Wednesday, 6 May 2020

My top tip for keeping cats, foxes and birds off your newly sown beds

Frequently I see people comment on social media about the difficulty of keeping cats, foxes and other creatures, off their newly sown beds. I thought I'd share my tip, which pretty much always works.

Right: Parsnip seed

These are newly sown rows of parsnip and beetroot.

Basically, you need some netting and something to hold the netting down. Ideally, go for finer netting, as this will also keep the birds off the seedlings. And sparrows, in particular, love the fresh germinated leaves of vegetables like beetroot, spinach, chard and lettuce.

Right: netting over young beetroot seedlings. The netting is
held down tightly so birds cannot get under it and get trapped.

When I prepare the netting, I make sure I allow not just enough to cover the space, but also enough space for the young seedlings to grow without squishing up, and then growing through, the netting. Otherwise, when you come to take the netting off, you'll pull out the seedlings. I fold under the extra netting and pin that down, then unfold it once I need to give the seedlings more room. In the picture above, you can see the netting on the bottom part of the picture has been folded over then pinned down.

Below is some netting over some salad seedlings. The glass cloche on the left is because I wanted that cultivar to grow quicker so I would a) have some new lettuce sooner, and b) by trying to get it grow quicker, I'm hoping I'll have time to harvest but also let it go to seed so I can save the seeds before the autumn frosts hit.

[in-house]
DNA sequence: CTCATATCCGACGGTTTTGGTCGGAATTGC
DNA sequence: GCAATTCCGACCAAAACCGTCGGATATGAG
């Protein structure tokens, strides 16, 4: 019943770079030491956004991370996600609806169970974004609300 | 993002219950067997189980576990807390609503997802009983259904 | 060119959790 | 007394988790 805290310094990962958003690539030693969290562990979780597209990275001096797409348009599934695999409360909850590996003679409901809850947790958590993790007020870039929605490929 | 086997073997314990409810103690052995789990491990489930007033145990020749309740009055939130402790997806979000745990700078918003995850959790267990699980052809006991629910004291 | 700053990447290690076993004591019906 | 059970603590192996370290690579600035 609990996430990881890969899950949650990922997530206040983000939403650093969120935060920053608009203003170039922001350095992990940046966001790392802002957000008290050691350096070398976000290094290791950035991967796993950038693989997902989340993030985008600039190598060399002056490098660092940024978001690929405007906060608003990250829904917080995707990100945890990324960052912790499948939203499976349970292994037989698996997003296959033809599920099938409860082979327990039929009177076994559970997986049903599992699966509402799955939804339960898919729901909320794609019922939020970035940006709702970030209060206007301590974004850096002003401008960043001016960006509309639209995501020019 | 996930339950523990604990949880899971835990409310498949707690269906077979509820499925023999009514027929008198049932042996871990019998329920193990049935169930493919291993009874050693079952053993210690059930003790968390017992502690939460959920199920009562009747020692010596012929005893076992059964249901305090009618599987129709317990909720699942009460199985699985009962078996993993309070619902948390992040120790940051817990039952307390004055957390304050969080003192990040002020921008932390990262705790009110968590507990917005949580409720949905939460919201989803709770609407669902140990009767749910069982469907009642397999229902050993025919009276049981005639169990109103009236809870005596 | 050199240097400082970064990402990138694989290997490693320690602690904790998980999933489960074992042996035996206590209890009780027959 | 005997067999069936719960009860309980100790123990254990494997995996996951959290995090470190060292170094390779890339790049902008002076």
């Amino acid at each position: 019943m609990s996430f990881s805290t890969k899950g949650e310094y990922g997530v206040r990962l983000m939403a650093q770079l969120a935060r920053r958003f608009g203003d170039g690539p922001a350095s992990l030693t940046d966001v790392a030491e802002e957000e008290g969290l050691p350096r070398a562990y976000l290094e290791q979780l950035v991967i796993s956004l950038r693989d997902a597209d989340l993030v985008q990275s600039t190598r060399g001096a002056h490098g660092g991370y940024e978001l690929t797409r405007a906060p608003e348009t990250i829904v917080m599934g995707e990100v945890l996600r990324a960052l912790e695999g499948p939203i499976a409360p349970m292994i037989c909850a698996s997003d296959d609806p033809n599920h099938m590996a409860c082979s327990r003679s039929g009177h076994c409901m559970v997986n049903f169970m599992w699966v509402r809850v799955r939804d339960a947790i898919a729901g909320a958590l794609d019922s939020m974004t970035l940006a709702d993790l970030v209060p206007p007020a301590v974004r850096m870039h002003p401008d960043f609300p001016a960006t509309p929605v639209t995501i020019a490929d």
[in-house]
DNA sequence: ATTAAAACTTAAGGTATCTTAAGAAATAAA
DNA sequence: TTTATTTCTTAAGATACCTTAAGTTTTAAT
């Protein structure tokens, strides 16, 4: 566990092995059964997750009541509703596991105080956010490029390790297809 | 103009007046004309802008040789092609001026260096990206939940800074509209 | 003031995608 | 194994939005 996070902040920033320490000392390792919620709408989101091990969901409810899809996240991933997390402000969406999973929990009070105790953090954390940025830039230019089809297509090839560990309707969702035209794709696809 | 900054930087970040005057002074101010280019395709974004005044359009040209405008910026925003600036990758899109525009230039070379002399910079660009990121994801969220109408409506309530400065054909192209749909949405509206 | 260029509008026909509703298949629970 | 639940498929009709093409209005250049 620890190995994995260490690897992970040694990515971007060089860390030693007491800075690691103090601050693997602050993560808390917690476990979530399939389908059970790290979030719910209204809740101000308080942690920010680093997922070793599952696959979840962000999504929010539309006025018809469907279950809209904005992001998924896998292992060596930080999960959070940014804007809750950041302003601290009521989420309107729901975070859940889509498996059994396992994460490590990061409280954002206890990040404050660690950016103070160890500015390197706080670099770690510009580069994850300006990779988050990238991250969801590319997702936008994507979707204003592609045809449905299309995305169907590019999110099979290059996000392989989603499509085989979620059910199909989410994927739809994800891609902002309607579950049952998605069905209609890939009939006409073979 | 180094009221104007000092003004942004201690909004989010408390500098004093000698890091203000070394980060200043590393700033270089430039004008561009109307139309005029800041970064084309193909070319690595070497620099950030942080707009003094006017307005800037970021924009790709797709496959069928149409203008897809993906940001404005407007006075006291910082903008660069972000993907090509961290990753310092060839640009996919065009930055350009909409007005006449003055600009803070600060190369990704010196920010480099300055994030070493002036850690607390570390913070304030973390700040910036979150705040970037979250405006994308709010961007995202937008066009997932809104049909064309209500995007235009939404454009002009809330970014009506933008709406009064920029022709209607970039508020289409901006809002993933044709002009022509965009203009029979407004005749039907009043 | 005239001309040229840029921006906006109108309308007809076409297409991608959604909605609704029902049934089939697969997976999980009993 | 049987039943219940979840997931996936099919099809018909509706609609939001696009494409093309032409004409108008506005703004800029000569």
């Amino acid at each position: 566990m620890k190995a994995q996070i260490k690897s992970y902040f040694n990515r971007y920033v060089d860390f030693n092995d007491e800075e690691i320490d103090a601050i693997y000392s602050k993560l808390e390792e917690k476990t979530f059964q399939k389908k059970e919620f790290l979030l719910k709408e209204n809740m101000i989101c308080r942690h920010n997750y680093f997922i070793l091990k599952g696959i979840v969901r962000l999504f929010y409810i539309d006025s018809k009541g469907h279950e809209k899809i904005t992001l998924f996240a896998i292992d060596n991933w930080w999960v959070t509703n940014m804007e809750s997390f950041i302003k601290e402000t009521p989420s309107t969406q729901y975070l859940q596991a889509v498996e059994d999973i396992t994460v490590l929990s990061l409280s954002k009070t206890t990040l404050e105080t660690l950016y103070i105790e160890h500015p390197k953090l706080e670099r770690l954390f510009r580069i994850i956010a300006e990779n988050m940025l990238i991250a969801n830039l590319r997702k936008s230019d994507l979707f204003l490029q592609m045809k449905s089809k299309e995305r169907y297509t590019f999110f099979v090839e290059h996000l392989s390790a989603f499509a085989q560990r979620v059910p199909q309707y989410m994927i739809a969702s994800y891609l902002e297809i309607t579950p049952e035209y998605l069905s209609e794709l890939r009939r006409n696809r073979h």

The lettuce seedlings (below) are now getting bigger and were just about to start growing through the netting. So I've unfolded the extra netting and have lifted it to give them more space to grow. At this point, they are still a bit young for removing the netting entirely. I've done it too soon in the past and come out the next day to see the seedlings dug up.

The seedlings are now well established and have taken over most of the space, so it's now safe to take the netting off. You can also see how the cloche made a difference, with the lettuce on the right being bigger than that on the left.

The parsnips and beetroot are slower growers, and still too young to take the netting off. It will probably be another month before they'll be established enough.

When it comes to what materials to use, as you can see, I have used plastic netting. I've had this same netting for years and it just last and lasts. Netting is also easy to water and rain through. Because these beds are permanent, I'm cutting the netting to suit each bed, and when I take it off, I'll pin a note to the netting before putting it away, noting which bed it fits for when I need to use it next time. Yes, I'm organised  :)